Thursday, April 06, 2017

The Rise of of Bot-based Collective Blocklists on Twitter...

Yes, it's a mouthful, but there is an emerging trend known as Bot-based Collective Blocklists that might already be influencing your social media feeds.

Here's the idea.  In networked publics such as Twitter, harassment campaigns are often launched by groups to intimidate, insult, and threaten specific targeted users.  From the perspective of democratic discourse, such harassment campaigns can cause a severe chilling effect on speech in these spaces, and typically it is up to the targeted individual to block their harassers one account at a time - which can be an overwhelming task, if not completely impractical.

As described by R. Stuart Geiger, one solution that has emerged to counter these harassment campaigns is known as collective blocklists.  Basically, instead of each individual having to block their many harassers, a community of such individuals can add their harassers' information to a blocklist that is then shared with, and can subscribed to by, the entire community.  It's a crowdsourced mechanism for curating the blocklist and, using the Twitter API, free services like will incorporate that blocklist into the filters for each member of the community's individual Twitter account.

On the surface, this may seem like a great idea, however it's a bit more complicated.  Some blockbot software curates its list of harassers by a single person, others use community-curated blocklists, and still others use algorithmically-generated blocklists.  And here's where it's problematic.  The algorithms used to block people are predictive and situated within a particular socio-technical context.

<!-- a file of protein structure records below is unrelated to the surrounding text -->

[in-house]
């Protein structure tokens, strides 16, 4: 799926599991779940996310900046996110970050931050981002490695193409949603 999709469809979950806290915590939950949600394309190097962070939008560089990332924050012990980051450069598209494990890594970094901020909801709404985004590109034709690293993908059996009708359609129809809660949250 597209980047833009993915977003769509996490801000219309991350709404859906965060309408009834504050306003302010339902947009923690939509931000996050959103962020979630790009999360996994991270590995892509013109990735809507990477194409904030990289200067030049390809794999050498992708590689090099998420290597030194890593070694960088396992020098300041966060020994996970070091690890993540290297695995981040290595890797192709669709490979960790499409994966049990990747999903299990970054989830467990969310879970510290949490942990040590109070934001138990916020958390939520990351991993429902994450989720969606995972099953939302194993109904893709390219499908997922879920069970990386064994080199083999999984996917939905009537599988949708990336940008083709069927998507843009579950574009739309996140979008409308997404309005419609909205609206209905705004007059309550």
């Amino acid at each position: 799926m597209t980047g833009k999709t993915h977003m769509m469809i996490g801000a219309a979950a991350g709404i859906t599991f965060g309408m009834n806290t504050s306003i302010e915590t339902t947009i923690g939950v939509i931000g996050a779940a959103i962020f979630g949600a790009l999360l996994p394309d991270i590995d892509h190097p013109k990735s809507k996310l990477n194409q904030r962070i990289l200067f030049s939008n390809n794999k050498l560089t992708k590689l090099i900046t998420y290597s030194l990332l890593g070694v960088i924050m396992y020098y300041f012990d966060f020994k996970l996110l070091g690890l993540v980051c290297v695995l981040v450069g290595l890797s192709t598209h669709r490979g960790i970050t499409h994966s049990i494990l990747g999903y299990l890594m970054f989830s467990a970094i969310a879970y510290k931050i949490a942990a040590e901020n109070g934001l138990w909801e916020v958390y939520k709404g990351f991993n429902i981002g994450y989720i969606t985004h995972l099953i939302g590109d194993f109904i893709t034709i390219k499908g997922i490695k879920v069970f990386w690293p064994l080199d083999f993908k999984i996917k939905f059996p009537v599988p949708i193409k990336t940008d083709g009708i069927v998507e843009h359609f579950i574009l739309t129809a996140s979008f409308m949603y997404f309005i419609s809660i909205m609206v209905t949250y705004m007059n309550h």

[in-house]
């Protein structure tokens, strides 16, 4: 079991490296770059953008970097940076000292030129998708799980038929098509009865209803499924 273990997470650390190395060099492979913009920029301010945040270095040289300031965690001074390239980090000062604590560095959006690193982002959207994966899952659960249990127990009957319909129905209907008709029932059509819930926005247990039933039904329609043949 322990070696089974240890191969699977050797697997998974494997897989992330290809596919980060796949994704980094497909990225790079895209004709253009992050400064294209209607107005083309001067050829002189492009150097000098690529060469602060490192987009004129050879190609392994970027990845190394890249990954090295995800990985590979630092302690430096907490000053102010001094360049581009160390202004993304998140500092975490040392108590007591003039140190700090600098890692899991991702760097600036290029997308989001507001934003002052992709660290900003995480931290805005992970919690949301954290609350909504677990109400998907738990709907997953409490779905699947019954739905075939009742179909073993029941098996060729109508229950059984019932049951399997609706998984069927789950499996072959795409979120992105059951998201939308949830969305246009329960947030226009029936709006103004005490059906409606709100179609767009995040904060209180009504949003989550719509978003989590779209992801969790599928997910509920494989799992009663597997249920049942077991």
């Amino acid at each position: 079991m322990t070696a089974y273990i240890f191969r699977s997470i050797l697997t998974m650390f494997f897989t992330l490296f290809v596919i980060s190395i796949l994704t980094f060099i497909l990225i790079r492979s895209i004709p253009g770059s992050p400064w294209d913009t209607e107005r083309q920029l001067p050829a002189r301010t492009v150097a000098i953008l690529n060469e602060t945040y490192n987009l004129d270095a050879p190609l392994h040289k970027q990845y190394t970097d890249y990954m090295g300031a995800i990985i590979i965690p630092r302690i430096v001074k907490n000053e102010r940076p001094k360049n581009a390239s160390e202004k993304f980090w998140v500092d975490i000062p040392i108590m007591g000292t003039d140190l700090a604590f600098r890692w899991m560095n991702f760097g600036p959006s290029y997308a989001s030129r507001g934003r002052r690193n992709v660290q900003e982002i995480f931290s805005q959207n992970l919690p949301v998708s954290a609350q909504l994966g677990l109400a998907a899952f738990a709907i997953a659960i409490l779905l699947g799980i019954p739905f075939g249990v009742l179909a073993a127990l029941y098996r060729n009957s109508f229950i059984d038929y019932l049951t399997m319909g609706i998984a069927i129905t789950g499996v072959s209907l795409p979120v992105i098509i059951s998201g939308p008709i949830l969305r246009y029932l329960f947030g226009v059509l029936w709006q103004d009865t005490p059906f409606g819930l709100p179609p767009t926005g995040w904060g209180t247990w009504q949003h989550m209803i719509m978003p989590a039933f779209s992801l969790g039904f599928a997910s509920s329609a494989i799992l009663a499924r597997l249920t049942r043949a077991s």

When filtering and gatekeeping is automated by software agents running predictive models in such a bottom-up manner, it lends itself to numerous potential pitfalls.  Any exclusive community is made capable of blocking any individual user types for any reason - and this would be structurally embedded in the source code itself.  As a consequence, voices may be silenced in networked publics solely for the reason that a community's algorithm predicted that their voices would not be well-received.  This is what Geiger refers to as "automated discrimination".

Yes, these bot-based collective blocklists can provide an immensely valuable public service by blocking harassment campaigns, but they could just as easily be used (and misused) to silence contrarian viewpoints and, in turn, further transform our social media feeds into mere echo chambers that reinforce social and political biases.

It's quite the double-edged sword, which is fine, but needs to be recognized as such.



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